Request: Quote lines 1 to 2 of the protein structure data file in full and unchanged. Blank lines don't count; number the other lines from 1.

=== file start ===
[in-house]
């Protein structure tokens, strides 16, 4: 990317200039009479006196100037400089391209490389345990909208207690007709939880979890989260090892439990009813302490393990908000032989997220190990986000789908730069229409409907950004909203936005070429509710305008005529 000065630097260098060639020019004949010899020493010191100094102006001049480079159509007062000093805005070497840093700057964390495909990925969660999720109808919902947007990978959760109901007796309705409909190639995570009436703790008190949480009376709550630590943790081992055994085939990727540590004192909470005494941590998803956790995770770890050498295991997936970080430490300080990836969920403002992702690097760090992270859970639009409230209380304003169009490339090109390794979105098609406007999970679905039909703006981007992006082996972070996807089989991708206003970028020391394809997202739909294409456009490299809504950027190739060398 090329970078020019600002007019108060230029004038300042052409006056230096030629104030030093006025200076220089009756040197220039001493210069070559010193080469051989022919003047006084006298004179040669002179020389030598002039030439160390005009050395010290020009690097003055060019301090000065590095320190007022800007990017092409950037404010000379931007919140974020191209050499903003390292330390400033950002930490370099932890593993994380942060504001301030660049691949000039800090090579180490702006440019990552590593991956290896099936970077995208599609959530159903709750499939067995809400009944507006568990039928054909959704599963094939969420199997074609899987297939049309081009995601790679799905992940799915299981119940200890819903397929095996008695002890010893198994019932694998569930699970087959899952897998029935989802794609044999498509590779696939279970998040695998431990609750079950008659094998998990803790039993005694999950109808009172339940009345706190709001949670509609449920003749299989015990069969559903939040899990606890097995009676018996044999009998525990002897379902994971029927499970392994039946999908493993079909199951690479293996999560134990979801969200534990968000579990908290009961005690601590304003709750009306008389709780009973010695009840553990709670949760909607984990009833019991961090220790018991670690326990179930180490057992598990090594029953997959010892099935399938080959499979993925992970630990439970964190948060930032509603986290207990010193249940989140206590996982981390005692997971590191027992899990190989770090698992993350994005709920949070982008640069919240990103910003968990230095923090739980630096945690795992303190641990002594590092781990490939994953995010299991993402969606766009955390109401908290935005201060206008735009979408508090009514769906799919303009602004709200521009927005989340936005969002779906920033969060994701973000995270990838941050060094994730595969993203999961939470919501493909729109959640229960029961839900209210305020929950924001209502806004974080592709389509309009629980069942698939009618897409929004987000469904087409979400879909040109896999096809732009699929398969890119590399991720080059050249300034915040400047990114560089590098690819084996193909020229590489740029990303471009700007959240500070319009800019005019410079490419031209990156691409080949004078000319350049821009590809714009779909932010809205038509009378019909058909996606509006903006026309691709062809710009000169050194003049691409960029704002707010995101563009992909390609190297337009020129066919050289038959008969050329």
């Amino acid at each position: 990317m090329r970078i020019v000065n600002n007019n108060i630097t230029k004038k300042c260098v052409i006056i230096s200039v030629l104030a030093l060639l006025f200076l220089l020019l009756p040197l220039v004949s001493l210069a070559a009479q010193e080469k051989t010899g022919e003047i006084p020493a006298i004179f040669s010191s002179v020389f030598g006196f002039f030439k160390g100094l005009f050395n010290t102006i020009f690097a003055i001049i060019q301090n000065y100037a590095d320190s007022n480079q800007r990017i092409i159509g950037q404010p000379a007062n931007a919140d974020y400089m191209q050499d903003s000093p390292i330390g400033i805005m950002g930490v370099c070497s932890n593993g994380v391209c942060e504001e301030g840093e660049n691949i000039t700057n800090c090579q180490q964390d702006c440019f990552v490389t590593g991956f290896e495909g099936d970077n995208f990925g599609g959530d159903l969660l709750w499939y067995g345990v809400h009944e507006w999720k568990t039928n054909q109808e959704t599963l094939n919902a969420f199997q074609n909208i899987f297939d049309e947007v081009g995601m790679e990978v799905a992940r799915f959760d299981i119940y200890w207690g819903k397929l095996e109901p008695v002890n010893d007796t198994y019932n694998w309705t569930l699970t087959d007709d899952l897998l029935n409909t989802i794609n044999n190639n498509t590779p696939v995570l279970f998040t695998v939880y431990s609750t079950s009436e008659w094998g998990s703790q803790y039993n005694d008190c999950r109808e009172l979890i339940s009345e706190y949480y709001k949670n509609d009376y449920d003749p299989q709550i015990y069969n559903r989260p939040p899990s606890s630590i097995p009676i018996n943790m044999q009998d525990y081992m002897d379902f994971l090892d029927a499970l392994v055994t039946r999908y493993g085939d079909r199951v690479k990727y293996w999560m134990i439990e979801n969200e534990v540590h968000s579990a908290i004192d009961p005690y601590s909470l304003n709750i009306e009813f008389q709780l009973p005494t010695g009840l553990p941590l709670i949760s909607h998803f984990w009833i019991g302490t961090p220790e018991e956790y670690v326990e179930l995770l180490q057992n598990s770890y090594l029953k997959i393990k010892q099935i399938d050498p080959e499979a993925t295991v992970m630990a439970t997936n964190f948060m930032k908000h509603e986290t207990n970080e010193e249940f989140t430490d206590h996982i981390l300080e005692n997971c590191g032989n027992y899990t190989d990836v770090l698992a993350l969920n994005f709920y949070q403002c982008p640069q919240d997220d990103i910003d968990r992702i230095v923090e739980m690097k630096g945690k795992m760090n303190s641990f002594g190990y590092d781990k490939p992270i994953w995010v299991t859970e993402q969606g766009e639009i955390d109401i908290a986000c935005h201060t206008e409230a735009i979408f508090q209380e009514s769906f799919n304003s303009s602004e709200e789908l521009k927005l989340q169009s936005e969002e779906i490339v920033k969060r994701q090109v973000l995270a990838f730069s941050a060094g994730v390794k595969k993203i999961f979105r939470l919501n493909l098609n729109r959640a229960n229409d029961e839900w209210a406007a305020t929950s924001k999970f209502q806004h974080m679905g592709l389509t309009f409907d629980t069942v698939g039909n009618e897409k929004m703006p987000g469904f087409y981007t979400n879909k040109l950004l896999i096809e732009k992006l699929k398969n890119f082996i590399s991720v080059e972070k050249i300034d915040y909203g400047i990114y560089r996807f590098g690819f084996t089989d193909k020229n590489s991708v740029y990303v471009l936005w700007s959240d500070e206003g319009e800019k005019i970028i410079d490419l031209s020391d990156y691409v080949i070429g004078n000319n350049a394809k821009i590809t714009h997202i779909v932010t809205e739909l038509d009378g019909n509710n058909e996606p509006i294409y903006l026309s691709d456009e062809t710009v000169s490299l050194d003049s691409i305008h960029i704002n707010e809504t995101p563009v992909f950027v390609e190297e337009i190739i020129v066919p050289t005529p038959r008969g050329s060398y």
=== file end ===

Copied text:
[in-house]
């Protein structure tokens, strides 16, 4: 990317200039009479006196100037400089391209490389345990909208207690007709939880979890989260090892439990009813302490393990908000032989997220190990986000789908730069229409409907950004909203936005070429509710305008005529 000065630097260098060639020019004949010899020493010191100094102006001049480079159509007062000093805005070497840093700057964390495909990925969660999720109808919902947007990978959760109901007796309705409909190639995570009436703790008190949480009376709550630590943790081992055994085939990727540590004192909470005494941590998803956790995770770890050498295991997936970080430490300080990836969920403002992702690097760090992270859970639009409230209380304003169009490339090109390794979105098609406007999970679905039909703006981007992006082996972070996807089989991708206003970028020391394809997202739909294409456009490299809504950027190739060398 090329970078020019600002007019108060230029004038300042052409006056230096030629104030030093006025200076220089009756040197220039001493210069070559010193080469051989022919003047006084006298004179040669002179020389030598002039030439160390005009050395010290020009690097003055060019301090000065590095320190007022800007990017092409950037404010000379931007919140974020191209050499903003390292330390400033950002930490370099932890593993994380942060504001301030660049691949000039800090090579180490702006440019990552590593991956290896099936970077995208599609959530159903709750499939067995809400009944507006568990039928054909959704599963094939969420199997074609899987297939049309081009995601790679799905992940799915299981119940200890819903397929095996008695002890010893198994019932694998569930699970087959899952897998029935989802794609044999498509590779696939279970998040695998431990609750079950008659094998998990803790039993005694999950109808009172339940009345706190709001949670509609449920003749299989015990069969559903939040899990606890097995009676018996044999009998525990002897379902994971029927499970392994039946999908493993079909199951690479293996999560134990979801969200534990968000579990908290009961005690601590304003709750009306008389709780009973010695009840553990709670949760909607984990009833019991961090220790018991670690326990179930180490057992598990090594029953997959010892099935399938080959499979993925992970630990439970964190948060930032509603986290207990010193249940989140206590996982981390005692997971590191027992899990190989770090698992993350994005709920949070982008640069919240990103910003968990230095923090739980630096945690795992303190641990002594590092781990490939994953995010299991993402969606766009955390109401908290935005201060206008735009979408508090009514769906799919303009602004709200521009927005989340936005969002779906920033969060994701973000995270990838941050060094994730595969993203999961939470919501493909729109959640229960029961839900209210305020929950924001209502806004974080592709389509309009629980069942698939009618897409929004987000469904087409979400879909040109896999096809732009699929398969890119590399991720080059050249300034915040400047990114560089590098690819084996193909020229590489740029990303471009700007959240500070319009800019005019410079490419031209990156691409080949004078000319350049821009590809714009779909932010809205038509009378019909058909996606509006903006026309691709062809710009000169050194003049691409960029704002707010995101563009992909390609190297337009020129066919050289038959008969050329």